Journey through Jeremiah: Dung Beetles

I recently had the privilege of seeing a live dung beetle in action for the first time.  Picture a sturdy, one-inch black beetle with its hind-end up in the air, its back legs clinging to a large (twice its size) neatly-packed brown ball.  I watched as it painstakingly pushed its treasure along the road and out to the grassy area beyond.  It clung to the ball when it hit a culvert, taking a quick joy-ride down to the bottom.  It then re-mounted and continued its arduous journey into the vegetation.

Having never seen a dung beetle in real life, I suspected that its little ball of “treasure” was composed of manure (which happened to be in ample supply, thanks to some horses that had passed earlier).  Not being sure, however, my interest was piqued.  When I got home from my hike, I did what any curious person would do: I “Googled” it.  Sure enough, I was right!  In the search process, I came upon a great video—a time-lapse of a pile of “stuff” being inundated by a band of dung beetles.  Each one scurried over the pile, collecting and carefully packing its treasure into a tight ball, rolling it away—out into the brush, leaving only a small amount of the tantalizing matter on the road.

Through my research, I learned that the dung beetle’s goal in all of this is to get the ball home.  There, the beetle digs a big enough hole to fit the ball.  It then lays its eggs beneath the ball, which serves to nourish its young once they hatch.

In Jeremiah 2, we read about Judah’s sin, and our journey through the book takes a very dismal turn.  In verse 5, God’s analysis of the people becomes quite clear: “…they followed worthless idols and became worthless themselves.”  Even the lowly dung beetle seems to have more going for it, being useful in some respect.  (There is actually a useful purpose in the dung beetle’s laborious exercise: While it carries out its lowly tasks, it is unwittingly both aerating and fertilizing the soil, spreading beneficial nutrients across the terrain in which it lives.)  It is bad enough that the people have chosen to follow after their worthless idols, but even worse when we consider what they gave up for them: the God of Glory. (v. 11)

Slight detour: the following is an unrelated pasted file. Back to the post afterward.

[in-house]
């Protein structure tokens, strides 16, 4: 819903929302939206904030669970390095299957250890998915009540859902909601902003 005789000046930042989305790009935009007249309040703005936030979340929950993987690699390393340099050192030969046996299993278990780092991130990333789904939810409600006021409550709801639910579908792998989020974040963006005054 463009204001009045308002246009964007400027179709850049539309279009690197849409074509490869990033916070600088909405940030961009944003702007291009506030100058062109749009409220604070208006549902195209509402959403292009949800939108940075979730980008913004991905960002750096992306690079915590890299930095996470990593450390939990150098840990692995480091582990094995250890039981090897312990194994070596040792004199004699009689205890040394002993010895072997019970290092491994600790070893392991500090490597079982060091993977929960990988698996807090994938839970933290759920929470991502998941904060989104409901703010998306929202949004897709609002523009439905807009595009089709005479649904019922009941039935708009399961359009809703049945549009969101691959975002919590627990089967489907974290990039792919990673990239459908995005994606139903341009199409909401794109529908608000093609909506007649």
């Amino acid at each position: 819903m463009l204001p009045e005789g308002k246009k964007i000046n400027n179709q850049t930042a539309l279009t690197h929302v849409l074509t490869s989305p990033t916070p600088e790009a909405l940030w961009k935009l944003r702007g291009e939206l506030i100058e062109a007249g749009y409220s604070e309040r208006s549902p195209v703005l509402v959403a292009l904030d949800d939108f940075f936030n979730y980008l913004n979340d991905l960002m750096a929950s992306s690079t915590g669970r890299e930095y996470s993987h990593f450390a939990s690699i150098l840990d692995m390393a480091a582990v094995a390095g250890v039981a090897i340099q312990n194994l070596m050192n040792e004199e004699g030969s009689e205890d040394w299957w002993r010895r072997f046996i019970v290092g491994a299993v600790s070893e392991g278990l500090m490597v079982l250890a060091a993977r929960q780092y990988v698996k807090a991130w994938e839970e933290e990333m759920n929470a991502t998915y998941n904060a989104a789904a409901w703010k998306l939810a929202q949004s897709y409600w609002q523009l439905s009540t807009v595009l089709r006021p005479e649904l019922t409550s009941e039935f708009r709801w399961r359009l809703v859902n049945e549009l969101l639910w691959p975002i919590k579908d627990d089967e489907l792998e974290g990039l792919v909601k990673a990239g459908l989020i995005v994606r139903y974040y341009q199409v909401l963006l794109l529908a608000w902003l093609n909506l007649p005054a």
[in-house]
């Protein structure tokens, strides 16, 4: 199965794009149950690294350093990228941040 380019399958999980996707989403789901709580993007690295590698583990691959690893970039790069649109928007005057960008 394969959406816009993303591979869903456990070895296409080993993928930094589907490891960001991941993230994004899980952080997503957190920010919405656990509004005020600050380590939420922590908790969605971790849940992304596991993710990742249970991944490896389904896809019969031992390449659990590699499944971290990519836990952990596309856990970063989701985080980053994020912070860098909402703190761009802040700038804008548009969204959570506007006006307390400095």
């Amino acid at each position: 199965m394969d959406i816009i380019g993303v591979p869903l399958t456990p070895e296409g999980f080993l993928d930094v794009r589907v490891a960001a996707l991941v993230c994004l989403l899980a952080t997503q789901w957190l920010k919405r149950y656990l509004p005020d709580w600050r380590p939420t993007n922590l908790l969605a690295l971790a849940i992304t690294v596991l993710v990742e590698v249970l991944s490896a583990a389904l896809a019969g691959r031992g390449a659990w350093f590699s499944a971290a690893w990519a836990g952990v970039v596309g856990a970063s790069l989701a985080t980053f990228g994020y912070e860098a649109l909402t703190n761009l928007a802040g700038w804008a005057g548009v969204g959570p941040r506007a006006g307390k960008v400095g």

God sums it up in verse 13: “My people have committed two sins: They have forsaken me, the spring of living water, and have dug their own cisterns, broken cisterns that cannot hold water.”  They didn’t need God’s fresh, clean, life-giving water.  They could dig their own wells, thank you.  Their cisterns, however, were worthless—just like their aforementioned idols.

The irony of the people’s rebellion is brought out descriptively in verse 24 as well: “They say to wood, ‘You are my father,’ and to stone, ‘You gave me birth.’”  [Why do I hear Darth Vader’s voice when I read this?]  “They have turned their backs to me and not their faces; yet when they are in trouble, they say, ‘Come and save us!’”  Isn’t that a common scenario?!

So based on what we read here, Jeremiah comes out swinging—cutting to the chase of a people that has totally lost its view of God and is steeped in…well, let’s just say the people were not unlike the lowly dung beetle.  The pile of temptation was deposited in the town square, and they flocked to it.  They gathered up their worthless treasures and rolled them home.  They raised their children on it.  (Poor little things, it was all they knew!)

Jeremiah’s urgent message: “Wake up, people!  It’s just poop!”

Sin is serious and ugly.  Those of us who live in modern times convince ourselves that we have somehow evolved compared to the people of Jeremiah’s day.  We certainly don’t bow down to wooden idols.  Are we really so different, though?  How ironic is it that we believers hold within our hearts the very presence of Christ—something that the Israelites could only long for—yet we tumble home, unwittingly dragging the treasures of the world into our lives, allowing them to distract us from our devotion to the One who redeemed us?  Does the Lord really come first in our lives or does He have to wait in line for our attention?  What cisterns of self-sufficiency are we building in our lives that keep us from drawing from the well of living water that the Lord provides?

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Next: A Tale of Two Sisters

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